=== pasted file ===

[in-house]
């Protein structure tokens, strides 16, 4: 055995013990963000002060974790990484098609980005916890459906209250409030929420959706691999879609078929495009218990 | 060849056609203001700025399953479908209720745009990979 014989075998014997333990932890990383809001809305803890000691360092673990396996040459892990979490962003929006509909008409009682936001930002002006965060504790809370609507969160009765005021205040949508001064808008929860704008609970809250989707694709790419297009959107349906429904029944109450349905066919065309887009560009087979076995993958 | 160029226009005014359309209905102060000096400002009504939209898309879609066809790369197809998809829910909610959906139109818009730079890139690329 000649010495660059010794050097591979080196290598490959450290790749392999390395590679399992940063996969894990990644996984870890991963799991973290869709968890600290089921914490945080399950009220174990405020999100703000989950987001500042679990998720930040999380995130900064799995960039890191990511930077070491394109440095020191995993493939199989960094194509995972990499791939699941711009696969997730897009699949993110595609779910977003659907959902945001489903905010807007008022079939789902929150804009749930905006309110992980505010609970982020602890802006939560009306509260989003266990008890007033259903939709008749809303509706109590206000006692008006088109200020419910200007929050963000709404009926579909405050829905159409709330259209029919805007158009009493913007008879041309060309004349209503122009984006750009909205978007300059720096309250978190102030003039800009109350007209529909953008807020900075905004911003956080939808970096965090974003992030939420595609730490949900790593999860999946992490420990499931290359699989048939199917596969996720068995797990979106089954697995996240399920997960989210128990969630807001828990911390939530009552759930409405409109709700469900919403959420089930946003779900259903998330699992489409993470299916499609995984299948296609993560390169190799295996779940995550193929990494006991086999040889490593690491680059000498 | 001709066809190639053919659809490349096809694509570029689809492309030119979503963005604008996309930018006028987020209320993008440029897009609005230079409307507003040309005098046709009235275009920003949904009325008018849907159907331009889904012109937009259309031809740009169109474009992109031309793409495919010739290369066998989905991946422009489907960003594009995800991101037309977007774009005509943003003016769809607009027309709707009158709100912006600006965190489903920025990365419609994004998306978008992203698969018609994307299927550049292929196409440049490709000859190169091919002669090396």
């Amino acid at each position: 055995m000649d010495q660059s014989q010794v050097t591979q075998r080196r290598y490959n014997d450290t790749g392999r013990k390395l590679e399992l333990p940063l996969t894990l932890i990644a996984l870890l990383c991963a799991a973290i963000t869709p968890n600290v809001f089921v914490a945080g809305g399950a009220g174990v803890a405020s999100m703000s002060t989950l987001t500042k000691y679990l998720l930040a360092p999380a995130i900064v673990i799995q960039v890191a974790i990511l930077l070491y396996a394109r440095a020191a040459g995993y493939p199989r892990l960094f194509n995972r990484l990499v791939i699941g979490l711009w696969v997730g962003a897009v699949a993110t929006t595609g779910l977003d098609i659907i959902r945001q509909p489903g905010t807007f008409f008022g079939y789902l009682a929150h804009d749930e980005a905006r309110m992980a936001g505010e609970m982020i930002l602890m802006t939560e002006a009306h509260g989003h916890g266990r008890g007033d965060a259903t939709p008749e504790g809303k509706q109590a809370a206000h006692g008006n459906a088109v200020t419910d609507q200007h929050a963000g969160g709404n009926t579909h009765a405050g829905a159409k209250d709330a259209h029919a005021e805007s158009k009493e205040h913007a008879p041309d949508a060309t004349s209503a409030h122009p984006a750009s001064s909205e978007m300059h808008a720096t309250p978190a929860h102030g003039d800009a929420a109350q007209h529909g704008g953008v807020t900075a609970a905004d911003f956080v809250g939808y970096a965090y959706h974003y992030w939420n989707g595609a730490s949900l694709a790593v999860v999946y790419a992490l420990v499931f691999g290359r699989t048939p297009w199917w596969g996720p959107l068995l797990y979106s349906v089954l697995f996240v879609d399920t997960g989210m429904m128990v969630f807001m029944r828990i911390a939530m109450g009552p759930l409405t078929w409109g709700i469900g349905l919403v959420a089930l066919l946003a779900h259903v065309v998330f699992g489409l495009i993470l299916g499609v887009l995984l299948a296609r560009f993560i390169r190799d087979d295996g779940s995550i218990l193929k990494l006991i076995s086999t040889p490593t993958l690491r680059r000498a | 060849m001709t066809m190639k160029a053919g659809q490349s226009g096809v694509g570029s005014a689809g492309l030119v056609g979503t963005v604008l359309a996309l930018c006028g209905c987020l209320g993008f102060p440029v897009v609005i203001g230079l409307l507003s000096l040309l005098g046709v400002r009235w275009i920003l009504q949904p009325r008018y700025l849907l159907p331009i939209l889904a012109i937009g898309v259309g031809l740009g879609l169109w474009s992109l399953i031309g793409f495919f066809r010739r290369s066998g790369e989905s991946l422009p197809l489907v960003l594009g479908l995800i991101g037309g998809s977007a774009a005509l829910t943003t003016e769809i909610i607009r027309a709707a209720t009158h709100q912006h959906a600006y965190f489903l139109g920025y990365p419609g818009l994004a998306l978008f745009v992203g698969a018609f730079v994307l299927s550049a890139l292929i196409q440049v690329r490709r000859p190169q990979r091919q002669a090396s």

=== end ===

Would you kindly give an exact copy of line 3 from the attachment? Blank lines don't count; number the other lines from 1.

């Amino acid at each position: 055995m000649d010495q660059s014989q010794v050097t591979q075998r080196r290598y490959n014997d450290t790749g392999r013990k390395l590679e399992l333990p940063l996969t894990l932890i990644a996984l870890l990383c991963a799991a973290i963000t869709p968890n600290v809001f089921v914490a945080g809305g399950a009220g174990v803890a405020s999100m703000s002060t989950l987001t500042k000691y679990l998720l930040a360092p999380a995130i900064v673990i799995q960039v890191a974790i990511l930077l070491y396996a394109r440095a020191a040459g995993y493939p199989r892990l960094f194509n995972r990484l990499v791939i699941g979490l711009w696969v997730g962003a897009v699949a993110t929006t595609g779910l977003d098609i659907i959902r945001q509909p489903g905010t807007f008409f008022g079939y789902l009682a929150h804009d749930e980005a905006r309110m992980a936001g505010e609970m982020i930002l602890m802006t939560e002006a009306h509260g989003h916890g266990r008890g007033d965060a259903t939709p008749e504790g809303k509706q109590a809370a206000h006692g008006n459906a088109v200020t419910d609507q200007h929050a963000g969160g709404n009926t579909h009765a405050g829905a159409k209250d709330a259209h029919a005021e805007s158009k009493e205040h913007a008879p041309d949508a060309t004349s209503a409030h122009p984006a750009s001064s909205e978007m300059h808008a720096t309250p978190a929860h102030g003039d800009a929420a109350q007209h529909g704008g953008v807020t900075a609970a905004d911003f956080v809250g939808y970096a965090y959706h974003y992030w939420n989707g595609a730490s949900l694709a790593v999860v999946y790419a992490l420990v499931f691999g290359r699989t048939p297009w199917w596969g996720p959107l068995l797990y979106s349906v089954l697995f996240v879609d399920t997960g989210m429904m128990v969630f807001m029944r828990i911390a939530m109450g009552p759930l409405t078929w409109g709700i469900g349905l919403v959420a089930l066919l946003a779900h259903v065309v998330f699992g489409l495009i993470l299916g499609v887009l995984l299948a296609r560009f993560i390169r190799d087979d295996g779940s995550i218990l193929k990494l006991i076995s086999t040889p490593t993958l690491r680059r000498a | 060849m001709t066809m190639k160029a053919g659809q490349s226009g096809v694509g570029s005014a689809g492309l030119v056609g979503t963005v604008l359309a996309l930018c006028g209905c987020l209320g993008f102060p440029v897009v609005i203001g230079l409307l507003s000096l040309l005098g046709v400002r009235w275009i920003l009504q949904p009325r008018y700025l849907l159907p331009i939209l889904a012109i937009g898309v259309g031809l740009g879609l169109w474009s992109l399953i031309g793409f495919f066809r010739r290369s066998g790369e989905s991946l422009p197809l489907v960003l594009g479908l995800i991101g037309g998809s977007a774009a005509l829910t943003t003016e769809i909610i607009r027309a709707a209720t009158h709100q912006h959906a600006y965190f489903l139109g920025y990365p419609g818009l994004a998306l978008f745009v992203g698969a018609f730079v994307l299927s550049a890139l292929i196409q440049v690329r490709r000859p190169q990979r091919q002669a090396s």